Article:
“No Man’s life liberty or property is safe while the legislature is in session”.

- attributed to NY State Judge Gideon Tucker

Friday, September 23, 2011

Last Night's Fox News/Google Florida GOP Presidential Debate

I tried to watch last night's Fox News/Google debate from Florida. I really did. It didn't take more than, I think, five minutes before I was channel-surfing. The pace was just too sluggish for me.

God help me, I just can't take the tedious, repetitive questions and evasive answers anymore. If others can, more power to 'em.

No matter who sponsors these things, and what the allegedly ground-breaking format for cutting off run on self-promoting 'answers' and such, I typically watch the next day's Fox News and Bloomberg programs for a digest of the high points of the debate.

Last night, I actually fell asleep during the latter half of the program. At least I think I did. Evidently it was so boring there was no recency effect for my memory.

What I last recall of the debate was former governor Johnson answering a question involving something to do with spending. But the actual topic is unimportant.

What is important is how Johnson replied. He began off-topic. Completely off-topic. Something about promising to send a balanced 2013 budget to Congress. But what I quickly realized, because I've used the tactic myself in business meetings, was that he was thinking in background about his real reply while tossing up canned positions on a somewhat-related point, so that, about 20 seconds into a 60 second reply, he came around to what his mind had rapidly settled on as his answer. I remember this because his 'answer' was prefaced by a qualifier like 'somewhat' or 'options including.' Meaning he didn't really have an answer.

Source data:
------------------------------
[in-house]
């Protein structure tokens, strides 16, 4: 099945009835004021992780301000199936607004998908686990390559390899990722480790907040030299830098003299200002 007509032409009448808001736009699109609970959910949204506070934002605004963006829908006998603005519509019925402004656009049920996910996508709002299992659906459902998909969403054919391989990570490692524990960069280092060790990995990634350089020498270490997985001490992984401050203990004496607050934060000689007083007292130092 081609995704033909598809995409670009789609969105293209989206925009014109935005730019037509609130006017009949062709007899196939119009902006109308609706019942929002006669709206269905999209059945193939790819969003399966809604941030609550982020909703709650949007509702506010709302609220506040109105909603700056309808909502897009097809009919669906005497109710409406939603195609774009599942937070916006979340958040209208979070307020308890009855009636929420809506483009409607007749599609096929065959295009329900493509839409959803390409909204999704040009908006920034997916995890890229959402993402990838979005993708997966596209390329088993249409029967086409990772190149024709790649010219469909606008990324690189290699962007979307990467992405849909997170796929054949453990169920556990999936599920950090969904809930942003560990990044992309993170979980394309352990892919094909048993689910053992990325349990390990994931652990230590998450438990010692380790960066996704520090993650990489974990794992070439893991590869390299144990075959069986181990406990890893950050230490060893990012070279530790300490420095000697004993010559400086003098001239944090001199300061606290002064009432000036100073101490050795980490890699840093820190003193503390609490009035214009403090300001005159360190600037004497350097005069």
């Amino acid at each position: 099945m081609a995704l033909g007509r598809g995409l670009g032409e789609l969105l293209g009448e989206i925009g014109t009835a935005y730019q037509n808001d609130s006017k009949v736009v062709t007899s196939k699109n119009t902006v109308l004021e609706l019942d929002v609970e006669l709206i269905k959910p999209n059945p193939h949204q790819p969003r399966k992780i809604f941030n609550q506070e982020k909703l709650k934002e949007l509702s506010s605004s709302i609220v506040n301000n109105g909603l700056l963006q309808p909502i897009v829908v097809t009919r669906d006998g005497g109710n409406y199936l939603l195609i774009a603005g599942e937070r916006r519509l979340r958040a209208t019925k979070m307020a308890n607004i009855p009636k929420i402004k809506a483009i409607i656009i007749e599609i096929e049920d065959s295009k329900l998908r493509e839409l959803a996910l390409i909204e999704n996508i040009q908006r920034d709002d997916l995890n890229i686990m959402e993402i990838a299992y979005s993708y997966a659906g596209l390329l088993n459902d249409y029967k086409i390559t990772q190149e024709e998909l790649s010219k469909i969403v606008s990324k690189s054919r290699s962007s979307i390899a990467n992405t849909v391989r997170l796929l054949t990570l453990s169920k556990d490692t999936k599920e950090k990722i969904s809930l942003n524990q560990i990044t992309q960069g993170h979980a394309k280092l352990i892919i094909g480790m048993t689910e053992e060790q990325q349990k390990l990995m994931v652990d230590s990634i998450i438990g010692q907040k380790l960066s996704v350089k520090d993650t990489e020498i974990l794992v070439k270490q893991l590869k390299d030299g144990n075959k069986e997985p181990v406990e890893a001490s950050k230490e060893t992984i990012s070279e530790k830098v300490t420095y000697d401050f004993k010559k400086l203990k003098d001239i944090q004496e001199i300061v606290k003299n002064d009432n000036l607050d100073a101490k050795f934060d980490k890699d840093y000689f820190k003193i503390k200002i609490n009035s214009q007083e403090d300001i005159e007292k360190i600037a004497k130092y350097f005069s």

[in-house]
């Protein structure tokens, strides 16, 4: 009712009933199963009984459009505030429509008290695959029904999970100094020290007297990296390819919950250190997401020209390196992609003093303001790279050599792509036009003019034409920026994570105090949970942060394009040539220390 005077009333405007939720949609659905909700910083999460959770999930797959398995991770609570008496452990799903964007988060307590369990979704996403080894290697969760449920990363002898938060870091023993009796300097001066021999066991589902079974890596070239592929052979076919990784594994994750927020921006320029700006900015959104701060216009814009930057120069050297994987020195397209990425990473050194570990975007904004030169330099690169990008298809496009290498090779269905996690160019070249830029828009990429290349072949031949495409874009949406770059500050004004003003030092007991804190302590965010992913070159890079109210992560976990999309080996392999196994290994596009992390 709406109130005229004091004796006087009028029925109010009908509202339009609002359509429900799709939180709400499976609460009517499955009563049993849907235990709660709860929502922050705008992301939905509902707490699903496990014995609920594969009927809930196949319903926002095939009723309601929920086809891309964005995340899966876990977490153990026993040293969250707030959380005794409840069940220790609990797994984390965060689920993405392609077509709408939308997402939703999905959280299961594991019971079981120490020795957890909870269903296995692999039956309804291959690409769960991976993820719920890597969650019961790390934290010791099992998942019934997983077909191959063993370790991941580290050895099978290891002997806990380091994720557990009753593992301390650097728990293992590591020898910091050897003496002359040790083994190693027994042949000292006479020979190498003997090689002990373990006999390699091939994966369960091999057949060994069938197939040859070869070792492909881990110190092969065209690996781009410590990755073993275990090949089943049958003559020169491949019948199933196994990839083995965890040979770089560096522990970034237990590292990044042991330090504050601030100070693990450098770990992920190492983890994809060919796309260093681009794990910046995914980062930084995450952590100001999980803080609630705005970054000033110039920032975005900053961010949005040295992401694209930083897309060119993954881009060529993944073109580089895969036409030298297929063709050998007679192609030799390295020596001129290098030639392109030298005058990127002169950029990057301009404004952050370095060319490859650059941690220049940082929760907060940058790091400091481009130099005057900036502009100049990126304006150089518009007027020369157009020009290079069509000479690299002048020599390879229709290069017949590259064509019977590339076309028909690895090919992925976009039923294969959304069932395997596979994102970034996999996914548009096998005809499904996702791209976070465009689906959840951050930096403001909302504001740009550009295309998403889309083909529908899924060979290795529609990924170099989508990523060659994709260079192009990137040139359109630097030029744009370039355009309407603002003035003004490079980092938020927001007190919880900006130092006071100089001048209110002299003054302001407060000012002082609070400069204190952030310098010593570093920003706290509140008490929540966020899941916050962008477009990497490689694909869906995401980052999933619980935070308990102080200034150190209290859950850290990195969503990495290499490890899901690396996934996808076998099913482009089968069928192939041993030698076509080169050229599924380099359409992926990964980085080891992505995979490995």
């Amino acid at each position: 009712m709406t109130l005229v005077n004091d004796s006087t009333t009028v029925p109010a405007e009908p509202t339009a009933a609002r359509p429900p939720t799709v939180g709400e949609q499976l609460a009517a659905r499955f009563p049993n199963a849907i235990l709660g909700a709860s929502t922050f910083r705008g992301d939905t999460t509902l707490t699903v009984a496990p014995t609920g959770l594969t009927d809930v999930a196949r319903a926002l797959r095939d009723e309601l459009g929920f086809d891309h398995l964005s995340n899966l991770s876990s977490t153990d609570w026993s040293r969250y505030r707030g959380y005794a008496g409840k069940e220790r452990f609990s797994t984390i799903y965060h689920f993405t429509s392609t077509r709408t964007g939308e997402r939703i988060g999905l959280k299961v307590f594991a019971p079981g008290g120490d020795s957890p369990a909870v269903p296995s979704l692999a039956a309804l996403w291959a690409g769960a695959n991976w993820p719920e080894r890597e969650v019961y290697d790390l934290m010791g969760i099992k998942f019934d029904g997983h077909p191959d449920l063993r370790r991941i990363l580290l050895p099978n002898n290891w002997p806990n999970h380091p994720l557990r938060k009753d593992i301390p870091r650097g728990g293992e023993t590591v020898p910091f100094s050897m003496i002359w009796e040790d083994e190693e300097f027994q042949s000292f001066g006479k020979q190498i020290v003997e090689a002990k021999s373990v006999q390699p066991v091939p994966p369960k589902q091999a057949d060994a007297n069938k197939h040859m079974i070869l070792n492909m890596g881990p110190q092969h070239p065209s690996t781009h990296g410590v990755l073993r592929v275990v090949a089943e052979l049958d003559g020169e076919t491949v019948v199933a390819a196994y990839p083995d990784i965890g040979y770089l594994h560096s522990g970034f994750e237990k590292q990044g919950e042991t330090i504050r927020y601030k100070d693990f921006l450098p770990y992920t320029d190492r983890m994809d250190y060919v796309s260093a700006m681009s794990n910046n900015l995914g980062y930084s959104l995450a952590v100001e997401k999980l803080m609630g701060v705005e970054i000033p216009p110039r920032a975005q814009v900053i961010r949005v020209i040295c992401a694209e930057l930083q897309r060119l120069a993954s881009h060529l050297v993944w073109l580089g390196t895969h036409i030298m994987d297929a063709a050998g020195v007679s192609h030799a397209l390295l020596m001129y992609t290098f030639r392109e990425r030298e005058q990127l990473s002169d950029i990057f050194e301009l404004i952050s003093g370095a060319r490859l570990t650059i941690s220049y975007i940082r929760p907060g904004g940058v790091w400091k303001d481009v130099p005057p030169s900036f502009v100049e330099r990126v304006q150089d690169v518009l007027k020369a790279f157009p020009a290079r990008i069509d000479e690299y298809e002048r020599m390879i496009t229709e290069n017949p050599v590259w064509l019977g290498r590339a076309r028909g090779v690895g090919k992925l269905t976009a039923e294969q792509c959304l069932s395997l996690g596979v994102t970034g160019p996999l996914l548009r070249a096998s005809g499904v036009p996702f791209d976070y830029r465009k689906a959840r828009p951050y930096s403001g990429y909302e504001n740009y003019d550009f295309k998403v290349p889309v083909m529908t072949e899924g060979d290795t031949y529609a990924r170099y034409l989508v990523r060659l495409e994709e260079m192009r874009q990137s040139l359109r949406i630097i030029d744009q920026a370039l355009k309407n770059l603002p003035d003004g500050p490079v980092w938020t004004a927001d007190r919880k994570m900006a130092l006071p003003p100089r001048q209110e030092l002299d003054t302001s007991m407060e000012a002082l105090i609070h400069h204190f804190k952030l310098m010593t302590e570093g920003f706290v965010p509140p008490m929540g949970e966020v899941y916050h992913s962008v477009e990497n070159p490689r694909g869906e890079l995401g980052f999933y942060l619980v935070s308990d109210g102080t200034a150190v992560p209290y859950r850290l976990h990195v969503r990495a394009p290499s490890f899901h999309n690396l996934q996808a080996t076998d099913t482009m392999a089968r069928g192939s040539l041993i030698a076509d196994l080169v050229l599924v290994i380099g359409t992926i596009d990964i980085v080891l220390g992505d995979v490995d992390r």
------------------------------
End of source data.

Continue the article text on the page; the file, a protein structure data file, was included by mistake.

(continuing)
That was pretty much it for me. The last straw. And I don't mean poll.

I think what would be more meaningful to me would be something like the following. A network provides a weekly two-hour slot for its 'candidate of the week.' One of the GOP presidential hopefuls sits on a set with one or two moderators and answers questions from online feeds and a live audience. Moderators provide follow-up questions and/or fill in background on the candidate's prior remarks on the topic. Or contrast their stance with other candidates, etc.

And, for good measure, the original audience/online questioner gets a few minutes of give-and-take with the candidate, so if the latter evades the question, the questioner can complain about that and note it for everyone else.

I really don't care so much what Mitt thinks about Rick. Or what Newt thinks about anyone. Or what Rick (Santorum) does to try to look relevant.

In the end, I care more about how these people interact with prospective voters than how they fence with each other. I don't expect them to agree with each other, so what's the surprise in these bear-baiting formats?

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